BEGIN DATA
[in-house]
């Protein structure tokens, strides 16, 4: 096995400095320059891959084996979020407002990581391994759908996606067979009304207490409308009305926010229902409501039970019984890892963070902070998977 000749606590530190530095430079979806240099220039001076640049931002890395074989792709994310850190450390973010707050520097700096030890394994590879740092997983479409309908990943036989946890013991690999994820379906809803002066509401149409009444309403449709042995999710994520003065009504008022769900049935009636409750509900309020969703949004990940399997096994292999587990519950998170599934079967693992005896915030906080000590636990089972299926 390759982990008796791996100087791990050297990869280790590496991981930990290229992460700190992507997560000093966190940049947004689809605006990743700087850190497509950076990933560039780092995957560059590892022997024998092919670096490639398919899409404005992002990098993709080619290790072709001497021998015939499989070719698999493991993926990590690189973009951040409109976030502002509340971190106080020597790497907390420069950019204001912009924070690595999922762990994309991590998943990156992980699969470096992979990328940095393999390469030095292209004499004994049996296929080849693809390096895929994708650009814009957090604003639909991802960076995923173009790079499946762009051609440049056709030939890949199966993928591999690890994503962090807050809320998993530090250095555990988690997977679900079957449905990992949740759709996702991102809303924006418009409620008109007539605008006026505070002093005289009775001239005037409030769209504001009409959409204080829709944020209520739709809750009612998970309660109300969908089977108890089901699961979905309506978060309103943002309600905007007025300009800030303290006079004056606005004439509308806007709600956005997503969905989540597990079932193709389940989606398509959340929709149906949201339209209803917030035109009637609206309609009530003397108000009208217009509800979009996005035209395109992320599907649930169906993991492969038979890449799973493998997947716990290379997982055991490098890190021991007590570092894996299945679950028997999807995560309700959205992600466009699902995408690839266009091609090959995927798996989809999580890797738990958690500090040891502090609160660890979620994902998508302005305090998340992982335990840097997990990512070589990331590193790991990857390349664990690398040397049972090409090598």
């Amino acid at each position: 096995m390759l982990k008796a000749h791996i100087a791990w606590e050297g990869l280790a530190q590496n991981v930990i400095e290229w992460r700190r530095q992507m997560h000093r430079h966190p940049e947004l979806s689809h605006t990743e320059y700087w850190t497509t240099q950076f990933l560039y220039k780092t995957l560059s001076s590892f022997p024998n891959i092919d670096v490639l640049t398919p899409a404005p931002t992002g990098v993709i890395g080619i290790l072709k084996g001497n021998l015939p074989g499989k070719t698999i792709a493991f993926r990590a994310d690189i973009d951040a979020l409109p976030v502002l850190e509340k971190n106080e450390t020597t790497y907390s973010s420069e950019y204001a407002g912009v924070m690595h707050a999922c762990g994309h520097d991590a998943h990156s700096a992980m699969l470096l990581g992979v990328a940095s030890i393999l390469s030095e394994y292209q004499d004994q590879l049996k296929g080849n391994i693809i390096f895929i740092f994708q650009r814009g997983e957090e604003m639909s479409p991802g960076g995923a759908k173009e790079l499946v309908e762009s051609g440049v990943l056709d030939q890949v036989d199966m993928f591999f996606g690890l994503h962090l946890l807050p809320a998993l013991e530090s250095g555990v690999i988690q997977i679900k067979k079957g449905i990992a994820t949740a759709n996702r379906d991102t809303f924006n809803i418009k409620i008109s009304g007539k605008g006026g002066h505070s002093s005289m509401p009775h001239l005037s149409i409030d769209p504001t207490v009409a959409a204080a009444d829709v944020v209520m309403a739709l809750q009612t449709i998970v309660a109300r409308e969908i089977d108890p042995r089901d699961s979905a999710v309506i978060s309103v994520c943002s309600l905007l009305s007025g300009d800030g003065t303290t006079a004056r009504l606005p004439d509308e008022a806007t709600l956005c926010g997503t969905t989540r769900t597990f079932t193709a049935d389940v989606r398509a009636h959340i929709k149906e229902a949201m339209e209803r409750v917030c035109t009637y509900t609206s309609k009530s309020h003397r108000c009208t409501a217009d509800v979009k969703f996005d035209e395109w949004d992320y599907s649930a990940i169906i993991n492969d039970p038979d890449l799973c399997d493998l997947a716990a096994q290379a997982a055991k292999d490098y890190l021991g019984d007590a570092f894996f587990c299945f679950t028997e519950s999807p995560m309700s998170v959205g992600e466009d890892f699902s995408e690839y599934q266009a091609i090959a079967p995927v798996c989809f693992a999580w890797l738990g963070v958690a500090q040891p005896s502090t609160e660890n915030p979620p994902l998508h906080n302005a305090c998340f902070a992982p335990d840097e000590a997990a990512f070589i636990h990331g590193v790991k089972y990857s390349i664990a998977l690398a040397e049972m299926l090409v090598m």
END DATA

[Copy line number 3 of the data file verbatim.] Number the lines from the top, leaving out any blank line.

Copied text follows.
């Amino acid at each position: 096995m390759l982990k008796a000749h791996i100087a791990w606590e050297g990869l280790a530190q590496n991981v930990i400095e290229w992460r700190r530095q992507m997560h000093r430079h966190p940049e947004l979806s689809h605006t990743e320059y700087w850190t497509t240099q950076f990933l560039y220039k780092t995957l560059s001076s590892f022997p024998n891959i092919d670096v490639l640049t398919p899409a404005p931002t992002g990098v993709i890395g080619i290790l072709k084996g001497n021998l015939p074989g499989k070719t698999i792709a493991f993926r990590a994310d690189i973009d951040a979020l409109p976030v502002l850190e509340k971190n106080e450390t020597t790497y907390s973010s420069e950019y204001a407002g912009v924070m690595h707050a999922c762990g994309h520097d991590a998943h990156s700096a992980m699969l470096l990581g992979v990328a940095s030890i393999l390469s030095e394994y292209q004499d004994q590879l049996k296929g080849n391994i693809i390096f895929i740092f994708q650009r814009g997983e957090e604003m639909s479409p991802g960076g995923a759908k173009e790079l499946v309908e762009s051609g440049v990943l056709d030939q890949v036989d199966m993928f591999f996606g690890l994503h962090l946890l807050p809320a998993l013991e530090s250095g555990v690999i988690q997977i679900k067979k079957g449905i990992a994820t949740a759709n996702r379906d991102t809303f924006n809803i418009k409620i008109s009304g007539k605008g006026g002066h505070s002093s005289m509401p009775h001239l005037s149409i409030d769209p504001t207490v009409a959409a204080a009444d829709v944020v209520m309403a739709l809750q009612t449709i998970v309660a109300r409308e969908i089977d108890p042995r089901d699961s979905a999710v309506i978060s309103v994520c943002s309600l905007l009305s007025g300009d800030g003065t303290t006079a004056r009504l606005p004439d509308e008022a806007t709600l956005c926010g997503t969905t989540r769900t597990f079932t193709a049935d389940v989606r398509a009636h959340i929709k149906e229902a949201m339209e209803r409750v917030c035109t009637y509900t609206s309609k009530s309020h003397r108000c009208t409501a217009d509800v979009k969703f996005d035209e395109w949004d992320y599907s649930a990940i169906i993991n492969d039970p038979d890449l799973c399997d493998l997947a716990a096994q290379a997982a055991k292999d490098y890190l021991g019984d007590a570092f894996f587990c299945f679950t028997e519950s999807p995560m309700s998170v959205g992600e466009d890892f699902s995408e690839y599934q266009a091609i090959a079967p995927v798996c989809f693992a999580w890797l738990g963070v958690a500090q040891p005896s502090t609160e660890n915030p979620p994902l998508h906080n302005a305090c998340f902070a992982p335990d840097e000590a997990a990512f070589i636990h990331g590193v790991k089972y990857s390349i664990a998977l690398a040397e049972m299926l090409v090598m």